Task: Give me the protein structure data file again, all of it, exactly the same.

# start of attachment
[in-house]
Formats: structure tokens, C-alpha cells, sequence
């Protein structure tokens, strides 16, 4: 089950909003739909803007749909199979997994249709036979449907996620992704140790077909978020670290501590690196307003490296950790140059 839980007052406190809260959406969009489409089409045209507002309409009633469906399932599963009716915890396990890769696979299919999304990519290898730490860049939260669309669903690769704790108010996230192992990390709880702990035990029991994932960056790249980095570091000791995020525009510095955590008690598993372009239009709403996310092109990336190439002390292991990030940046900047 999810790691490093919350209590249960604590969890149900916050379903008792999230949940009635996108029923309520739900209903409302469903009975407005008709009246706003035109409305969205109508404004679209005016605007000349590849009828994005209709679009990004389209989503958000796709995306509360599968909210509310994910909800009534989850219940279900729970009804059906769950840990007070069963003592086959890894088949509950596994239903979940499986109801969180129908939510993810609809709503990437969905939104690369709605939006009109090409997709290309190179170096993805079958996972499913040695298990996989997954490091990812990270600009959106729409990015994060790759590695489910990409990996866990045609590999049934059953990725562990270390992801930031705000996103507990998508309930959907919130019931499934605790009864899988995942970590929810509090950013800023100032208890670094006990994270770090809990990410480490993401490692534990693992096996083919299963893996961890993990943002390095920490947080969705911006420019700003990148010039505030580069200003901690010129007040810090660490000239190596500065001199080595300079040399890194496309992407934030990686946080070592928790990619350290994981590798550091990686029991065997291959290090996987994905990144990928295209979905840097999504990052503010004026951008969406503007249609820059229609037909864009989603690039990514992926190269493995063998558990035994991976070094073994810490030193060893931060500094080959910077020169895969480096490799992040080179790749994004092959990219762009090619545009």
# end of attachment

[in-house]
Formats: structure tokens, C-alpha cells, sequence
């Protein structure tokens, strides 16, 4: 089950909003739909803007749909199979997994249709036979449907996620992704140790077909978020670290501590690196307003490296950790140059 839980007052406190809260959406969009489409089409045209507002309409009633469906399932599963009716915890396990890769696979299919999304990519290898730490860049939260669309669903690769704790108010996230192992990390709880702990035990029991994932960056790249980095570091000791995020525009510095955590008690598993372009239009709403996310092109990336190439002390292991990030940046900047 999810790691490093919350209590249960604590969890149900916050379903008792999230949940009635996108029923309520739900209903409302469903009975407005008709009246706003035109409305969205109508404004679209005016605007000349590849009828994005209709679009990004389209989503958000796709995306509360599968909210509310994910909800009534989850219940279900729970009804059906769950840990007070069963003592086959890894088949509950596994239903979940499986109801969180129908939510993810609809709503990437969905939104690369709605939006009109090409997709290309190179170096993805079958996972499913040695298990996989997954490091990812990270600009959106729409990015994060790759590695489910990409990996866990045609590999049934059953990725562990270390992801930031705000996103507990998508309930959907919130019931499934605790009864899988995942970590929810509090950013800023100032208890670094006990994270770090809990990410480490993401490692534990693992096996083919299963893996961890993990943002390095920490947080969705911006420019700003990148010039505030580069200003901690010129007040810090660490000239190596500065001199080595300079040399890194496309992407934030990686946080070592928790990619350290994981590798550091990686029991065997291959290090996987994905990144990928295209979905840097999504990052503010004026951008969406503007249609820059229609037909864009989603690039990514992926190269493995063998558990035994991976070094073994810490030193060893931060500094080959910077020169895969480096490799992040080179790749994004092959990219762009090619545009």